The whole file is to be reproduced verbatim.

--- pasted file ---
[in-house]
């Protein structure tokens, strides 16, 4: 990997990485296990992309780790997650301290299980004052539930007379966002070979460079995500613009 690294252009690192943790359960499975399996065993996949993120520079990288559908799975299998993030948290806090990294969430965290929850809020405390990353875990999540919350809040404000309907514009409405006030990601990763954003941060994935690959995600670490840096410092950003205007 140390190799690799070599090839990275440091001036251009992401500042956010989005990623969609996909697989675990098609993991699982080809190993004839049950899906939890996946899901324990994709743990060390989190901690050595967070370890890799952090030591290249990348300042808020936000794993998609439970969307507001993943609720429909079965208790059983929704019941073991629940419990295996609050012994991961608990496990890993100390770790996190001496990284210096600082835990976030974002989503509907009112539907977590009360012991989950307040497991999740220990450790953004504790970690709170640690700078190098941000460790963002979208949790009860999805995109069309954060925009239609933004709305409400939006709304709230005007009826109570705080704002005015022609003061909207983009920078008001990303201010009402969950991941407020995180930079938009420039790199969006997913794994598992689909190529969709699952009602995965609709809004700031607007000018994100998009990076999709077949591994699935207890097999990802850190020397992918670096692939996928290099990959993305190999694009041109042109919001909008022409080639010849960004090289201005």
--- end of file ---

[in-house]
């Protein structure tokens, strides 16, 4: 990997990485296990992309780790997650301290299980004052539930007379966002070979460079995500613009 690294252009690192943790359960499975399996065993996949993120520079990288559908799975299998993030948290806090990294969430965290929850809020405390990353875990999540919350809040404000309907514009409405006030990601990763954003941060994935690959995600670490840096410092950003205007 140390190799690799070599090839990275440091001036251009992401500042956010989005990623969609996909697989675990098609993991699982080809190993004839049950899906939890996946899901324990994709743990060390989190901690050595967070370890890799952090030591290249990348300042808020936000794993998609439970969307507001993943609720429909079965208790059983929704019941073991629940419990295996609050012994991961608990496990890993100390770790996190001496990284210096600082835990976030974002989503509907009112539907977590009360012991989950307040497991999740220990450790953004504790970690709170640690700078190098941000460790963002979208949790009860999805995109069309954060925009239609933004709305409400939006709304709230005007009826109570705080704002005015022609003061909207983009920078008001990303201010009402969950991941407020995180930079938009420039790199969006997913794994598992689909190529969709699952009602995965609709809004700031607007000018994100998009990076999709077949591994699935207890097999990802850190020397992918670096692939996928290099990959993305190999694009041109042109919001909008022409080639010849960004090289201005």